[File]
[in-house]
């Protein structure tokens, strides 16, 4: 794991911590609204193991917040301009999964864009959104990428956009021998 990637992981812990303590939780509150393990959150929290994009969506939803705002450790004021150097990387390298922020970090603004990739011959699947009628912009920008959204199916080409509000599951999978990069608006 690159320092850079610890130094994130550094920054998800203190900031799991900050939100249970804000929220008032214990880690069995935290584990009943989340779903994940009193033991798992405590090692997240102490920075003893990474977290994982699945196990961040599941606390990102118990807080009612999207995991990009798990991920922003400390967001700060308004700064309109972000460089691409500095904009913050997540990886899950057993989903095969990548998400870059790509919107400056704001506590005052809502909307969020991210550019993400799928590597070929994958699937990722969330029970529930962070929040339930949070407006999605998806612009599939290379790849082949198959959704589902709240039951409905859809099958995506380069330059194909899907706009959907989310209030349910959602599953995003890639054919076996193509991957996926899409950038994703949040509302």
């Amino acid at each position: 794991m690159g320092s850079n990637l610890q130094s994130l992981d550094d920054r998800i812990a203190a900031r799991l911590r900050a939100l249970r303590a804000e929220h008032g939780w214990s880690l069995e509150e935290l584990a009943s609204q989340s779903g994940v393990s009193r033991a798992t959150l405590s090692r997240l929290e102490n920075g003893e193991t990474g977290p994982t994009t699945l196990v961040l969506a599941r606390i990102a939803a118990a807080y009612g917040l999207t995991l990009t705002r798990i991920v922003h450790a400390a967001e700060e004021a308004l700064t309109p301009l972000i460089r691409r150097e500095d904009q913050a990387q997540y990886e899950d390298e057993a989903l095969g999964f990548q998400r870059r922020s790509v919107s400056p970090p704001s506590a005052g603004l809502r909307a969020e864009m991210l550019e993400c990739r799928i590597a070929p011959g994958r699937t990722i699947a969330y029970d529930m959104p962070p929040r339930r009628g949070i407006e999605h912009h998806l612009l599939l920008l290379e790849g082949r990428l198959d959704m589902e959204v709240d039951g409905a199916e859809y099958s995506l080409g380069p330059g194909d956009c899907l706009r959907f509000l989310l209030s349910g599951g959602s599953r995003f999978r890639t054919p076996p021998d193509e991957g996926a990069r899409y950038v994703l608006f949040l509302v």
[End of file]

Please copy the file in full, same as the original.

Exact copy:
[in-house]
């Protein structure tokens, strides 16, 4: 794991911590609204193991917040301009999964864009959104990428956009021998 990637992981812990303590939780509150393990959150929290994009969506939803705002450790004021150097990387390298922020970090603004990739011959699947009628912009920008959204199916080409509000599951999978990069608006 690159320092850079610890130094994130550094920054998800203190900031799991900050939100249970804000929220008032214990880690069995935290584990009943989340779903994940009193033991798992405590090692997240102490920075003893990474977290994982699945196990961040599941606390990102118990807080009612999207995991990009798990991920922003400390967001700060308004700064309109972000460089691409500095904009913050997540990886899950057993989903095969990548998400870059790509919107400056704001506590005052809502909307969020991210550019993400799928590597070929994958699937990722969330029970529930962070929040339930949070407006999605998806612009599939290379790849082949198959959704589902709240039951409905859809099958995506380069330059194909899907706009959907989310209030349910959602599953995003890639054919076996193509991957996926899409950038994703949040509302």
């Amino acid at each position: 794991m690159g320092s850079n990637l610890q130094s994130l992981d550094d920054r998800i812990a203190a900031r799991l911590r900050a939100l249970r303590a804000e929220h008032g939780w214990s880690l069995e509150e935290l584990a009943s609204q989340s779903g994940v393990s009193r033991a798992t959150l405590s090692r997240l929290e102490n920075g003893e193991t990474g977290p994982t994009t699945l196990v961040l969506a599941r606390i990102a939803a118990a807080y009612g917040l999207t995991l990009t705002r798990i991920v922003h450790a400390a967001e700060e004021a308004l700064t309109p301009l972000i460089r691409r150097e500095d904009q913050a990387q997540y990886e899950d390298e057993a989903l095969g999964f990548q998400r870059r922020s790509v919107s400056p970090p704001s506590a005052g603004l809502r909307a969020e864009m991210l550019e993400c990739r799928i590597a070929p011959g994958r699937t990722i699947a969330y029970d529930m959104p962070p929040r339930r009628g949070i407006e999605h912009h998806l612009l599939l920008l290379e790849g082949r990428l198959d959704m589902e959204v709240d039951g409905a199916e859809y099958s995506l080409g380069p330059g194909d956009c899907l706009r959907f509000l989310l209030s349910g599951g959602s599953r995003f999978r890639t054919p076996p021998d193509e991957g996926a990069r899409y950038v994703l608006f949040l509302v």